There is an interlude when the languid days of summer blend into the crisp days of fall. The trees still have their leaves and the ground is still green but everything is in a state of quiet change. Autumn was when National Geographic photographer Michael Melford took a picture of a fiery orange maple tree 40 years ago and decided to become a photographer, and remains his favorite time of year to shoot. (Learn more about equinoxes.)
Maple trees, 1977
Photograph by Michael Melford
He travels light when heading into the woods—two camera bodies, three lenses, and a tripod. “I like the rule of not having a preconceived idea,” he says, “but to go out empty and let whatever happens fill me up.” Melford’s stunning images of autumnal landscapes are the product of time—researching weather, sunrises, sunsets, and moon phases in advance, and then being open to serendipitous moments as they unfold. “Give yourself more time and get to know an area,” he says, ”then keep going back.”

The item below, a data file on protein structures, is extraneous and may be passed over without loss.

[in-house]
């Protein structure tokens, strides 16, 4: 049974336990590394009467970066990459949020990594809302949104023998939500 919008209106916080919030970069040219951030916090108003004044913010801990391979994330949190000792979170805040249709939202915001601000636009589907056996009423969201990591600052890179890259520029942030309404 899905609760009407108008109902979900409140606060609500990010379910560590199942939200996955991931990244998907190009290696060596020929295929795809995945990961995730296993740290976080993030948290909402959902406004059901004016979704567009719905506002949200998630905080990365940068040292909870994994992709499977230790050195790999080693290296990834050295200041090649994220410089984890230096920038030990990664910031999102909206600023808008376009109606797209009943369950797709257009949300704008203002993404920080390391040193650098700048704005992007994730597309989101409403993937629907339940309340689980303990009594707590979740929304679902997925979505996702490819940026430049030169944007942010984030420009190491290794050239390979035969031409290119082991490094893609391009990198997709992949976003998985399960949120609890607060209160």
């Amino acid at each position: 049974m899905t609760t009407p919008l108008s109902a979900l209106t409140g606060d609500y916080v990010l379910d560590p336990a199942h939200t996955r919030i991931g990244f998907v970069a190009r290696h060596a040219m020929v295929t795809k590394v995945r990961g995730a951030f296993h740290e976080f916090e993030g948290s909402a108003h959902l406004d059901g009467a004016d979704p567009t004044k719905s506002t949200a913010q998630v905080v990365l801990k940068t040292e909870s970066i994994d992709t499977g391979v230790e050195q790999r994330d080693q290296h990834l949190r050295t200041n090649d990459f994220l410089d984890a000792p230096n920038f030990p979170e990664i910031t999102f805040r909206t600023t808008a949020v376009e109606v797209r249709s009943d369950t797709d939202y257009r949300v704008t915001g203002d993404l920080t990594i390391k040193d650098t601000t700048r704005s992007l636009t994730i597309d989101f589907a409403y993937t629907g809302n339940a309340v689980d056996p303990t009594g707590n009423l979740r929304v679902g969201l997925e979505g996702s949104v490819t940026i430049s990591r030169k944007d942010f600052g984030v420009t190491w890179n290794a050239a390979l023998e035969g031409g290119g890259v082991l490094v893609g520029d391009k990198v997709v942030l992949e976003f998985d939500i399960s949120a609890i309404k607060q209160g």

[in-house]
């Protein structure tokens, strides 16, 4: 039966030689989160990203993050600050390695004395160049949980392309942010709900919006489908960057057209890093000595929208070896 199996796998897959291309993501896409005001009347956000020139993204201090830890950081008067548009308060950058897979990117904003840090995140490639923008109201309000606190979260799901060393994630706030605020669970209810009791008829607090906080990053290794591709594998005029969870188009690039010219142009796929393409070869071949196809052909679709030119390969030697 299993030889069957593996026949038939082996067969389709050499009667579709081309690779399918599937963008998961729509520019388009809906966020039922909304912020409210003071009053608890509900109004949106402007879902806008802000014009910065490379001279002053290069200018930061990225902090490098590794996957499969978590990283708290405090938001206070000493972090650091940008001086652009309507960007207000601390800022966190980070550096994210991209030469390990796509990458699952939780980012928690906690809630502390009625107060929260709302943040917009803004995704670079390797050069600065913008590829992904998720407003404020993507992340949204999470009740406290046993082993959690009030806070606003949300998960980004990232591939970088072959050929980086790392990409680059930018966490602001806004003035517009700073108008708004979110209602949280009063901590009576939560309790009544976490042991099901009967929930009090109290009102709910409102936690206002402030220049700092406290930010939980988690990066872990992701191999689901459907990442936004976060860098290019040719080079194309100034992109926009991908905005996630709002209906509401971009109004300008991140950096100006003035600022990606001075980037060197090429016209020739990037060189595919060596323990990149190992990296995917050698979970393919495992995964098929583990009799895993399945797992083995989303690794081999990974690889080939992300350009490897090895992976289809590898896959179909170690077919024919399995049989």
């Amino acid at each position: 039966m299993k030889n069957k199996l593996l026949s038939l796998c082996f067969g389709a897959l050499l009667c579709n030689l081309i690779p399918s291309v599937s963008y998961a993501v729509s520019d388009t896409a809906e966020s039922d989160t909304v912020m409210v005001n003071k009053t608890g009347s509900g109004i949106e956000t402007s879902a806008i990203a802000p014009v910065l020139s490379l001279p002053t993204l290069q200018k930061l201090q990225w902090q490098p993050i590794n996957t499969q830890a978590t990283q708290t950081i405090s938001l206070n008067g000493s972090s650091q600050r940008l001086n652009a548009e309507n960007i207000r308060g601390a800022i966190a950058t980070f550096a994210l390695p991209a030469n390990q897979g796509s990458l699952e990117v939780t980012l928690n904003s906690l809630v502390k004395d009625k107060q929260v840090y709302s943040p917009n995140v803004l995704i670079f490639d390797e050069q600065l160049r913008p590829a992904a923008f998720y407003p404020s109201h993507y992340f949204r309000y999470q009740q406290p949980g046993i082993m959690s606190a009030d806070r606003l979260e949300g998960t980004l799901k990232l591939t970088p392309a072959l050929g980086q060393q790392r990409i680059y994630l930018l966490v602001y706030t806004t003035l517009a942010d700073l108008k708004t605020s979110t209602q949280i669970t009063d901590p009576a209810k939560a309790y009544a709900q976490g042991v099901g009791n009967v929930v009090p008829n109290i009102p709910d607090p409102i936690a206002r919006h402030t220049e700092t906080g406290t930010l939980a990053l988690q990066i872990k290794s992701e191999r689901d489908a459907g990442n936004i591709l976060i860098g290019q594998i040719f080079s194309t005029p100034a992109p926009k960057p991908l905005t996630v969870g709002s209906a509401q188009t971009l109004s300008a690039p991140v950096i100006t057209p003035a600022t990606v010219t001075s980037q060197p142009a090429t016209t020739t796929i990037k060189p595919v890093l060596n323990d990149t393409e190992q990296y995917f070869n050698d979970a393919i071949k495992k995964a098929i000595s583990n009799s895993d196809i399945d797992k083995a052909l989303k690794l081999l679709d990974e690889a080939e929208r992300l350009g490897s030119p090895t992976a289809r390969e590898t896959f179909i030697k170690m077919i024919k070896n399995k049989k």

In summing up his approach to photography, he quotes legendary American photographer Edward Weston: “Give me peace and an hour’s time and I create.”
What is an Equinox?
What are equinoxes? What causes these astronomical events? Find out how they influence the seasons and hours of daylight on each planet.
More Info: nationalgeographic.com